Biggest "Can't-Look-Away" Character
These don't really need an explanation, so we'll jump right to the poll ...
Coming Tuesday: Part II, including Boneheaded Moves of the Year, Weirdest Injury and Most Impressive Home Run
Coming Friday: Voting results and staff picks
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Tags: 2011 awards, Adam Dunn, Adam Wainwright, AL Central, AL West, Albert Pujols, Angels, Billy Butler, Bloggies, Braves, Brewers, Buster Posey, Cardinals, Carlos Guillen, Carlos Zambrano, Clayton Kershaw, Coco Crisp, Cooper Stone, Cubs, David Freese, Derek Jeter, Diamondbacks, Dodgers, Ervin Santana, Evan Longoria, Francisco Liriano, Game 6, Giants, Heath Bell, Ian Kinsler, Jered Weaver, Jim Thome, Jose Reyes, Josh Hamilton, Justin Verlander, Logan Morrison, Mariano Rivera, Mark Buehrle, Marlins, Matt Holliday, Matt Snyder, Mets, Mike Napoli, Milton Bradley, NL Central, NL East, NL West, Nyjer Morgan, Ozzie Guillen, Pirates, Rangers, Rays, Red Sox, Royals, Ryan Braun, Scott Cousins, Shannon Stone, Tigers, Twins, World Series, Yadier Molina, Yankees
Posted on: August 15, 2011 5:45 pm
Edited on: August 15, 2011 7:27 pm
By Matt Snyder
Back on July 7, Rangers fan Shannon Stone fell to his untimely death in Rangers Ballpark at Arlington. There isn't really much you can do for the family in a situation like this that seems like enough, but the Rangers are trying. They will erect a statue depicting Stone and his son, with plans for it to be ready for the start of the 2012 season (Anthony Andro via Twitter). Initial plans are reportedly to have the statue at the home plate entrance of the ballpark. The statue will be titled "Rangers Fans." (John Blake via Twitter).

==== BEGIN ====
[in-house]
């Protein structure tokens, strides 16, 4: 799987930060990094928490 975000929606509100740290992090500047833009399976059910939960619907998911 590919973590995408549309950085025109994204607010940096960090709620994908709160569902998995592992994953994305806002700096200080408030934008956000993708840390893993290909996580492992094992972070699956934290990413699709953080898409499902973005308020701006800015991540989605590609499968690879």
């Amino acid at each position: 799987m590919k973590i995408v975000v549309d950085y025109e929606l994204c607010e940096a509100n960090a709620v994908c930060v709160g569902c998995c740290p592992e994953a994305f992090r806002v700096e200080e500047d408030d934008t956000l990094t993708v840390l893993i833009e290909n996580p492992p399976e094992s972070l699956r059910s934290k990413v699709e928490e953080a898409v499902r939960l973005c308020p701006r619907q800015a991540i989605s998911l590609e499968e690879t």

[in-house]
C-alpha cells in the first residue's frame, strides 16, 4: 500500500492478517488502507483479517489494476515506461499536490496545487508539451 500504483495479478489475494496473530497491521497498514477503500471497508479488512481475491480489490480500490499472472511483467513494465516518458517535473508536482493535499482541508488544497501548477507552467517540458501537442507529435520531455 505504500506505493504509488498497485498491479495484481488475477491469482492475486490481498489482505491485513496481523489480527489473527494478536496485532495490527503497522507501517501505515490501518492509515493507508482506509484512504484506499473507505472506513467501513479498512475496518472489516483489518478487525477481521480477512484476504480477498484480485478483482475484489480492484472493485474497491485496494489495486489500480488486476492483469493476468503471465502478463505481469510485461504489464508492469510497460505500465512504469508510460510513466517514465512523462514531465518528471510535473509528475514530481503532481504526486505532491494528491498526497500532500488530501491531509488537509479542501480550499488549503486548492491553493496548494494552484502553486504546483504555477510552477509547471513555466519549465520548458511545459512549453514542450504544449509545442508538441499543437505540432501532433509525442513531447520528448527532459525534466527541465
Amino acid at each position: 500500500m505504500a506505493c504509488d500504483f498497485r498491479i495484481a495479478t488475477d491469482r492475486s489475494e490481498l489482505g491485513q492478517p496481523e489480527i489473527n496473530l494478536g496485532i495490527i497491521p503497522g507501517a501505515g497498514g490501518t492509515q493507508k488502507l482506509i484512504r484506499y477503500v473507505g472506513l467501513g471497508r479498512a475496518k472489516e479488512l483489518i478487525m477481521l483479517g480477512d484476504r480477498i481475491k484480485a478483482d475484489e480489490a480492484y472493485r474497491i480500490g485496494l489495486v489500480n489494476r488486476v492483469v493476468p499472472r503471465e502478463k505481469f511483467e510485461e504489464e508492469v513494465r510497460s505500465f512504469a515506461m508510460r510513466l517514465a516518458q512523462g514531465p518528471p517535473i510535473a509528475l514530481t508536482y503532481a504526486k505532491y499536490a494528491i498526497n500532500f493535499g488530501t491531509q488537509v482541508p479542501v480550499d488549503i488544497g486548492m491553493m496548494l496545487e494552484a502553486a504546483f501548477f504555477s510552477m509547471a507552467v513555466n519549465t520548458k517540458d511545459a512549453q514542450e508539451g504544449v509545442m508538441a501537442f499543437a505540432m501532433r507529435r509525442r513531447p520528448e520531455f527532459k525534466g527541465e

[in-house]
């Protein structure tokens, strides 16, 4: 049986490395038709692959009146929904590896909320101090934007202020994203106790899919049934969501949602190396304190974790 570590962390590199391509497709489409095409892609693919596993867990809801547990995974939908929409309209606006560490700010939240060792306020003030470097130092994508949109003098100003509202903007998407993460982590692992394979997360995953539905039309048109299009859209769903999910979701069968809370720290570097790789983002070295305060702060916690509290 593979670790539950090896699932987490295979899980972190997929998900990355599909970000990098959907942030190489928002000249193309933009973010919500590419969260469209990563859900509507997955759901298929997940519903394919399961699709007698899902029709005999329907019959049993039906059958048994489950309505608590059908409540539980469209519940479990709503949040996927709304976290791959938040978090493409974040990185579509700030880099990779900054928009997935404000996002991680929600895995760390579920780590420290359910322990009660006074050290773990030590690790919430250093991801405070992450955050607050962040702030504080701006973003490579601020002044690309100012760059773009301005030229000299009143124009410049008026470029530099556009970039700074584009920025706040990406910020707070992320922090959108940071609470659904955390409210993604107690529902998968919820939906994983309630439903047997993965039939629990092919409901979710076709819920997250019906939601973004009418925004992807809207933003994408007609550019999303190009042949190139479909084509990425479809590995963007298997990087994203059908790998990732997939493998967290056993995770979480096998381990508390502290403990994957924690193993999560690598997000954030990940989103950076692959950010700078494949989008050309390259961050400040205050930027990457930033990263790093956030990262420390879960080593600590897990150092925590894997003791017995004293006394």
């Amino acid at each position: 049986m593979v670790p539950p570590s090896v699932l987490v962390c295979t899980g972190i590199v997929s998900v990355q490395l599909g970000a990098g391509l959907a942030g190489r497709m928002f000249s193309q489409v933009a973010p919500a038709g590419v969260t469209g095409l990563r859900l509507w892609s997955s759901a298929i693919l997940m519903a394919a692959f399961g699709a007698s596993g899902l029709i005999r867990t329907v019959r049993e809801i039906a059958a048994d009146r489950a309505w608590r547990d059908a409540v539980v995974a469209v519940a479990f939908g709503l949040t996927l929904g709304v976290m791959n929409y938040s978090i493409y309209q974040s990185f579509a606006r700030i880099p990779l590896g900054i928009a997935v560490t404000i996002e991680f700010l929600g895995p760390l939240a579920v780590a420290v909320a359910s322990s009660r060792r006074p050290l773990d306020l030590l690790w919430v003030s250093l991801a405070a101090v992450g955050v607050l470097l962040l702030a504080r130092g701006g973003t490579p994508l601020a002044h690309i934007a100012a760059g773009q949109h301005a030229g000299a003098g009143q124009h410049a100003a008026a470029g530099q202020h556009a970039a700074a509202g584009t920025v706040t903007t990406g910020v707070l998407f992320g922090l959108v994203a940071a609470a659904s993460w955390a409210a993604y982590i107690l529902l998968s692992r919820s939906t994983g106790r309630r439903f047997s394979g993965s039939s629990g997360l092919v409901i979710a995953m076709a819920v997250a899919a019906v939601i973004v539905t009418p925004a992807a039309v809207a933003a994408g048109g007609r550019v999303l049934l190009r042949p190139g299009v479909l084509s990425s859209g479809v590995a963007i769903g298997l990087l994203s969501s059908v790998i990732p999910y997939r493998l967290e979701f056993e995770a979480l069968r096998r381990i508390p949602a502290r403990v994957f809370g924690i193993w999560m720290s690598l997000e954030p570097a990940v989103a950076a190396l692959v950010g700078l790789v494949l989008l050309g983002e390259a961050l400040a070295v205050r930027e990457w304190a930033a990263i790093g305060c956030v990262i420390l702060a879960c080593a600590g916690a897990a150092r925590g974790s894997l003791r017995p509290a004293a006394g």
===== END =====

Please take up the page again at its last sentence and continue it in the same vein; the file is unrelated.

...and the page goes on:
"I think it's great," Rangers outfielder Josh Hamilton said (ESPN Dallas). "It shows how baseball can create a bond between father and sons and family. It can be a pretty special thing."
Stone was attending the July 7 game with his six-year-old son and had asked Hamilton to throw his son a souvenir baseball. A bit later, Hamilton took Stone up on the request and tossed the ball in his direction. Stone leaned over to try and make the catch, lost his balance and fell over the railing, some 25 feet below.
For more baseball news, rumors and analysis, follow @EyeOnBaseball on Twitter or subscribe to the RSS feed.
Posted on: July 9, 2011 11:25 am
Edited on: July 9, 2011 11:33 am
By C. Trent Rosecrans
Just a day after the tragedy in Arlington, Texas, that saw a fan fall to his death trying to catch a ball thrown by Rangers outfielder Josh Hamilton, another Rangers fan was hit in the head by a foul ball off the bat of Hamilton in the sixth inning of Friday's game against the A's.
"I saw it happen. Again," Hamilton told Jeff Wilson of the Fort Worth Star-Telegram.